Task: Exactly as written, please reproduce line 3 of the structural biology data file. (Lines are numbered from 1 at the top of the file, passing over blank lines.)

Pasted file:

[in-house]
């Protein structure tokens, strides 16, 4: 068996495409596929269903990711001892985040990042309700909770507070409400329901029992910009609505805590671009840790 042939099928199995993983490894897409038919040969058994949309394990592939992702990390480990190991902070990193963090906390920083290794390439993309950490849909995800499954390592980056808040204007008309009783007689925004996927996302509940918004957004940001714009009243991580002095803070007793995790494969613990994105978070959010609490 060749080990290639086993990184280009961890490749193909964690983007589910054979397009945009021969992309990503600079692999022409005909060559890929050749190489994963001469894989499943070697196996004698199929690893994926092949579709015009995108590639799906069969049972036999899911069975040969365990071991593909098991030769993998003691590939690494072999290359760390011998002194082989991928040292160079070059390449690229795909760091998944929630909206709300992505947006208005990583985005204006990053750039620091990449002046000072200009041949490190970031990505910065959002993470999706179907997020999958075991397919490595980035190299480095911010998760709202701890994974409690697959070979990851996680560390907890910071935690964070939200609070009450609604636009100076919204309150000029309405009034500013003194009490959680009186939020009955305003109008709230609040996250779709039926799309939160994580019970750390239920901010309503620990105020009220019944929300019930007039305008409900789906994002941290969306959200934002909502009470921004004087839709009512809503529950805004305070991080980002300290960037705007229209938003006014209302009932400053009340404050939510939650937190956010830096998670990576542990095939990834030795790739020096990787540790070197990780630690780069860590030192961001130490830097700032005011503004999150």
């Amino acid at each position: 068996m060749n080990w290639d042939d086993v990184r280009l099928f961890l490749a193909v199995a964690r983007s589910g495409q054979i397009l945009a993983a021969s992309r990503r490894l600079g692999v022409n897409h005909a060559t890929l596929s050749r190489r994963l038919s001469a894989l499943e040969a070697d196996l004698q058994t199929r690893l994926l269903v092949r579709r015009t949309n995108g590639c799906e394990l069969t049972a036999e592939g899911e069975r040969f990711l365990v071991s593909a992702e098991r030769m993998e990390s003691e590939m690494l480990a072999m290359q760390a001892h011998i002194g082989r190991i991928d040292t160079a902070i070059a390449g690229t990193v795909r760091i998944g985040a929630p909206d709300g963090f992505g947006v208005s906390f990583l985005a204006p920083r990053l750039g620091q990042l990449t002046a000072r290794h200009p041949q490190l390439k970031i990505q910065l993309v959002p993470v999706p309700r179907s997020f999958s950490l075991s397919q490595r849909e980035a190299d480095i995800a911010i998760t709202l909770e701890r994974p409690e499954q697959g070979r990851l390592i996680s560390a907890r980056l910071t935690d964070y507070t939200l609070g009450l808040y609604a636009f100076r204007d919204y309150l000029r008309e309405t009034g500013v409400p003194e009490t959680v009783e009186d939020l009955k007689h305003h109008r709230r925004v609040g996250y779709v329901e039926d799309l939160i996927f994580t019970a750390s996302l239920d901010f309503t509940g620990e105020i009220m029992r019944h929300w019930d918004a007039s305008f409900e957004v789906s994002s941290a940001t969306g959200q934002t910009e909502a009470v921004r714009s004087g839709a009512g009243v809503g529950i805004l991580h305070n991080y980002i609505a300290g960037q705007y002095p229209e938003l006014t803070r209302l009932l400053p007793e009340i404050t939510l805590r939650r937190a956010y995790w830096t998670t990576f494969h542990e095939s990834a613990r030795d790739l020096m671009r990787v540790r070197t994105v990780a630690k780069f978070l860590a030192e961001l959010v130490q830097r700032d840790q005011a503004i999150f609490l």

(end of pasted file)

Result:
């Amino acid at each position: 068996m060749n080990w290639d042939d086993v990184r280009l099928f961890l490749a193909v199995a964690r983007s589910g495409q054979i397009l945009a993983a021969s992309r990503r490894l600079g692999v022409n897409h005909a060559t890929l596929s050749r190489r994963l038919s001469a894989l499943e040969a070697d196996l004698q058994t199929r690893l994926l269903v092949r579709r015009t949309n995108g590639c799906e394990l069969t049972a036999e592939g899911e069975r040969f990711l365990v071991s593909a992702e098991r030769m993998e990390s003691e590939m690494l480990a072999m290359q760390a001892h011998i002194g082989r190991i991928d040292t160079a902070i070059a390449g690229t990193v795909r760091i998944g985040a929630p909206d709300g963090f992505g947006v208005s906390f990583l985005a204006p920083r990053l750039g620091q990042l990449t002046a000072r290794h200009p041949q490190l390439k970031i990505q910065l993309v959002p993470v999706p309700r179907s997020f999958s950490l075991s397919q490595r849909e980035a190299d480095i995800a911010i998760t709202l909770e701890r994974p409690e499954q697959g070979r990851l390592i996680s560390a907890r980056l910071t935690d964070y507070t939200l609070g009450l808040y609604a636009f100076r204007d919204y309150l000029r008309e309405t009034g500013v409400p003194e009490t959680v009783e009186d939020l009955k007689h305003h109008r709230r925004v609040g996250y779709v329901e039926d799309l939160i996927f994580t019970a750390s996302l239920d901010f309503t509940g620990e105020i009220m029992r019944h929300w019930d918004a007039s305008f409900e957004v789906s994002s941290a940001t969306g959200q934002t910009e909502a009470v921004r714009s004087g839709a009512g009243v809503g529950i805004l991580h305070n991080y980002i609505a300290g960037q705007y002095p229209e938003l006014t803070r209302l009932l400053p007793e009340i404050t939510l805590r939650r937190a956010y995790w830096t998670t990576f494969h542990e095939s990834a613990r030795d790739l020096m671009r990787v540790r070197t994105v990780a630690k780069f978070l860590a030192e961001l959010v130490q830097r700032d840790q005011a503004i999150f609490l």